Depending on the abundance and the life time (or turnover) of the targeted protein, a knock-down phenotype may become apparent after 1 to 3 days, or even later. In cases where no phenotype is observed, depletion of the protein may be observed by immunofluorescence or Western blotting. If the protein is still abundant after 3 days, cells need to be split and transferred to a fresh 24-well plate for re-transfection. In the case of the lamin A/C knock-down (lamin A/C is not essential), we monitored silencing after 44 hours, but the knock-down of lamin A/C persisted for more than 105 hours (6 generation times), and the protein levels returned to normal levels only after 170 hours incubation (10 generation times). This indicates that replication of siRNA duplexes may not occur in mammalian cells. It also appears that silencing does not spread to neighboring, non-transfected cells.
If no knock-down of the targeted protein is observed, it may be desirable to analyze whether the target mRNA was effectively destroyed by the transfected siRNA duplex. Two days after transfection, total RNA is prepared, reverse transcribed using a target-specific primer, and PCR-amplified with a primer pair covering at least one exon-exon junction in order to control for amplification of pre-mRNAs. RT/PCR of a non-targeted mRNA is also needed as control. Effective depletion of the mRNA yet undetectable reduction of target protein may indicate that a large reservoir of stable protein may exist in the cell. Multiple transfection in sufficiently long intervals may be necessary until the target protein is finally depleted to a point where a phenotype may become apparent.
If multiple transfection steps are required, we recommend splitting cells 2 to 3 days after transfection. The cells may be transfected immediately after splitting. Please note that cells diluted to a confluency of less than 30% may become less effectively transfected.
Finally, what should you do if you cannot detect a knock-down of the targeted mRNA or protein? Confirm that the cell line you are working with is indeed from the species or type you think it is; 36% of cell lines are of different origin or species to that claimed (Masters et al. 2001). Test a different siRNA duplex, sequencing errors in the deposited sequence files, or polymorphisms may be a problem for a given sequence.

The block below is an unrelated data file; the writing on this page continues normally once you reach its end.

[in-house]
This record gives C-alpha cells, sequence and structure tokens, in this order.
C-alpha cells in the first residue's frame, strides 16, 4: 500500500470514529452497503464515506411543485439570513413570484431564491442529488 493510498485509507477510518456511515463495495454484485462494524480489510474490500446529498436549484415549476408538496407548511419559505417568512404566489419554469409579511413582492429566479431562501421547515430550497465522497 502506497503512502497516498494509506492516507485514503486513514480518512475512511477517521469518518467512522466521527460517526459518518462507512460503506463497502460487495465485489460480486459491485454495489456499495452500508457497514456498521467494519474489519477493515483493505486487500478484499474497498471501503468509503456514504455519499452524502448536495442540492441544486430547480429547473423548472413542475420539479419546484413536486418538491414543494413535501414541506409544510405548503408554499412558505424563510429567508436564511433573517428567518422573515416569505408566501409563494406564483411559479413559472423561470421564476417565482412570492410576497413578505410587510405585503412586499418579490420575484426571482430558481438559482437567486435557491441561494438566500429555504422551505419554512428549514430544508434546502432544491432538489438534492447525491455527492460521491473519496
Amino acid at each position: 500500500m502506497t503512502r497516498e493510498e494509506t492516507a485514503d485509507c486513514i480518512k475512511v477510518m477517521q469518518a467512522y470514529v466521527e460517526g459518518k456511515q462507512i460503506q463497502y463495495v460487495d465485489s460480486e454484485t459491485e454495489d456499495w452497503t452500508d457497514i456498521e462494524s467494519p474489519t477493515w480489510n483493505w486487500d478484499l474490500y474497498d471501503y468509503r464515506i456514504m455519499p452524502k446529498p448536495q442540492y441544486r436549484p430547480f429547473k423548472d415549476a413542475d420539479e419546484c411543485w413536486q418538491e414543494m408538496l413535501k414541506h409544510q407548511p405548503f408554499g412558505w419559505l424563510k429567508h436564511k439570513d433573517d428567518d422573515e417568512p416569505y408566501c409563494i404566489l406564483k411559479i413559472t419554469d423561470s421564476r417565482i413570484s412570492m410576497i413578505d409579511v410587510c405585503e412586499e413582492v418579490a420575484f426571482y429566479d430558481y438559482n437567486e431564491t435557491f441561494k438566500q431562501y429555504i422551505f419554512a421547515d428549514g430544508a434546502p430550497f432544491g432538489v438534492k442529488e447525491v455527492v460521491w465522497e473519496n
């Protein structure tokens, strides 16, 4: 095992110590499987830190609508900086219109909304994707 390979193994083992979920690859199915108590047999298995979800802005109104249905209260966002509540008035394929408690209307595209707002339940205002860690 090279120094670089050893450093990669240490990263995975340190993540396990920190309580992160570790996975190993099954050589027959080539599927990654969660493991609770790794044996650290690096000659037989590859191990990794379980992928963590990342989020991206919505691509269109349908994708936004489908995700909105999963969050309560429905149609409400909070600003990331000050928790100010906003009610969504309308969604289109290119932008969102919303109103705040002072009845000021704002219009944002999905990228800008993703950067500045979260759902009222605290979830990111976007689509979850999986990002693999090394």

Sequences of siRNA duplexes used in our studies
The sequences of siRNA duplexes described in the Nature paper (Elbashir et al. 2001a):
targeted region (cDNA): 5' AACTGGACTTCCAGAAGAACATC
sense siRNA: 5' CUGGACUUCCAGAAGAACAdTdT
antisense siRNA: 5' UGUUCUUCUGGAAGUCCAGdTdT
targeted region (cDNA): 5' AACTACATCGACAAGGTGCGCTT
sense siRNA: 5' CUACAUCGACAAGGUGCGCdTdT
antisense siRNA: 5' GCGCACCUUGUCGAUGUAGdTdT
targeted region (cDNA): 5' AAGGCGTGGCAGGAGAAGTTCTT
sense siRNA: 5' GGCGUGGCAGGAGAAGUUCdTdT
antisense siRNA: 5' GAACUUCUCCUGCCACGCCdTdT
targeted region (cDNA): 5' AACGCGCTTGGTAGAGGTGGATT
sense siRNA: 5' CGCGCUUGGUAGAGGUGGAdTdT
antisense siRNA: 5' UCCACCUCUACCAAGCGCGdTdT
targeted region (cDNA): 5' AACGTACGCGGAATACTTCGATT
sense siRNA: 5' CGUACGCGGAAUACUUCGAdTdT
antisense siRNA: 5' UCGAAGUAUUCCGCGUACGdTdT
SV40-T more effective siRNA (Harborth et al. 2001)
S. M. Elbashir, J. Harborth, W. Lendeckel, A. Yalcin, Klaus Weber, T. Tuschl (2001a). Duplexes of 21-nucleotide RNAs mediate RNA interference in mammalian cell culture. Nature 411: 494-498.
S. M. Elbashir, W. Lendeckel, T. Tuschl (2001b). RNA interference is mediated by 21 and 22 nt RNAs. Genes & Dev. 15: 188-200.
S. M. Elbashir, J. Martinez, A. Patkaniowska, W. Lendeckel, T. Tuschl (2001c). Functional anatomy of siRNAs for mediating efficient RNAi in Drosophila melanogaster embryo lysate. EMBO J. 20: 6877-6888.
Q. Ge, M. T. McManus, T. Nguyen, C. H. Shen, P. A. Sharp, H. N. Eisen, J. Chen (2003). RNA interference of influenza virus production by directly targeting mRNA for degradation and indirectly inhibiting all viral RNA transcription. Proc. Natl. Acad. Sci. U. S. A. 100: 2718-23.
J. Harborth, S. M. Elbashir, K. Bechert, T. Tuschl, Klaus Weber (2001). Identification of essential genes in cultured mammalian cells using small interfering RNAs. J. Cell Science 114: 4557-4565.
J. Harborth, S. M. Elbashir, K. Vandenburgh, H. Manninga, S. A. Scaringe, K. Weber and T. Tuschl (2003). Sequence, chemical, and structural variation of small interfering RNAs and short hairpin RNAs and the effect on mammalian gene silencing, Antisense Nucleic Acid Drug Dev. 13: 83-106.
J. R. Masters, et al. (2001). Short tandem repeat profiling provides an international reference standard for human cell lines. Proc. Natl. Acad. Sci. USA 98: 8012-8017.
T. Tuschl, P. D. Zamore, R. Lehmann, D. P. Bartel, P. A. Sharp (1999). Targeted mRNA degradation by double-stranded RNA in vitro. Genes & Dev. 13: 3191-3197.
Good luck, and we are sure you will be amazed how easy it will be to knock-down your favorite mammalian gene.
Tom Tuschl, Sayda Elbashir, Jens Harborth, and Klaus Weber
Back to top